The odd one out… the MAX Machine
Since my article on “Commodore’s Inner Space” – all about the interals of the C64 models – I have been opening up some more Commodore computers (so expect some more on this in the near future). In this article already, the MAX Machine as it’s closely related to the C64.
In 1982 Commodore introduced the MAX Machine in the Japanese market and in a way, it is the predecessor to the grand C64 as it was the Japanese engineer Yashi Terakura who, when he learned about the new chipset Al Charpentier and Bob Yannes were designing for video games (the chips that would later be used for the C64), decided he was going to take the chips and use them for a dedicated video game console, which he called the Ultimax (the name was later changed to MAX Machine, as apparently the original name sounded too much like a feminine hygiene product).
As can be seen from the picture of the motherboard, most of the components are actually those that we’ll find later on in the C64.
Note however that the VIC chip is the 6566, which is an NTSC variant that was used in conjunction with SRAM and non-muxed address lines.
click on the image for a larger picture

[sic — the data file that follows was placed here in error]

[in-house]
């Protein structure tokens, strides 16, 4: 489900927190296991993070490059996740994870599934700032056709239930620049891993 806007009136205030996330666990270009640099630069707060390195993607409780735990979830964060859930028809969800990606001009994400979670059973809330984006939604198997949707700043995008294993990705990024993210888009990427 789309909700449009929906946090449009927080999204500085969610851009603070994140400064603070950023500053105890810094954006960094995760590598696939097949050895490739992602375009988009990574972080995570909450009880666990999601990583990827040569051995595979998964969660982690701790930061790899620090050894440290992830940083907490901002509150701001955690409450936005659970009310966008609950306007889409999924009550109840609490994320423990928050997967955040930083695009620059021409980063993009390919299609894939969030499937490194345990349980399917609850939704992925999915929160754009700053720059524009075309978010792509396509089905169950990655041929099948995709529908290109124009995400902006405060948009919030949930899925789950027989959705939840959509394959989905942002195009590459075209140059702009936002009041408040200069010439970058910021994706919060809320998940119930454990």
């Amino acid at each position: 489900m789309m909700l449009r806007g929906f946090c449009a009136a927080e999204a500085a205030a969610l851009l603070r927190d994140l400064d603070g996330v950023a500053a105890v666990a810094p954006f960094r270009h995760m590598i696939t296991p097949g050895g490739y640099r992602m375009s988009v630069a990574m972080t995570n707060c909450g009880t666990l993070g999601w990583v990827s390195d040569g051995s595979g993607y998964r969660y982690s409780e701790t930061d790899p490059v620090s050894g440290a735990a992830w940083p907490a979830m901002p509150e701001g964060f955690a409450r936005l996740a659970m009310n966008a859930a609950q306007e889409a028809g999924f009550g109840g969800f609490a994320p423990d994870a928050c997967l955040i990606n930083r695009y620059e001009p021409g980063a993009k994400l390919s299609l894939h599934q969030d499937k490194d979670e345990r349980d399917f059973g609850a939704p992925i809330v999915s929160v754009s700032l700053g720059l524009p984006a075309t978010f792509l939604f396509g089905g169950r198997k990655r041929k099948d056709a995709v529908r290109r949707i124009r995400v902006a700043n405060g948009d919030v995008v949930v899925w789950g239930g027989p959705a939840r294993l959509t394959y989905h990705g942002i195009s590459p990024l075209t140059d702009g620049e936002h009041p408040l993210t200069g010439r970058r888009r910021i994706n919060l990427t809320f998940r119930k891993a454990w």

The machine originally had 4K of RAM to keep costs down, but the team working on the machine really wanted 8K in order to produce a full bit-mapped display.
It was Jack Tramiel himself that had to settle the arguments and decide on 6K of RAM (which was more a desicion of compomise as it was still not enough for the bitmapped display).
The memory constraints later played an important role in the design of the C64, as it had to be compatible with the MAX Machine cartridges (Commodore did not want to let the cartridges go to waste, so the C64 had to be able to use these MAX Machine cartridges).
The compatibility would allow “freezer” cartridges (such as the Action Replay) on the C64, to take control of the currently running program
The only peripherals for the MAX Machine were a tape drive, and as it was never intended to be more than a game console (just try to do reular work on a membrane keyboard!) it lacked the serial and user ports necessary to connect a disk drive, printer, or modem.
It is a rarity to find one these days, so they’re quite the collectible item.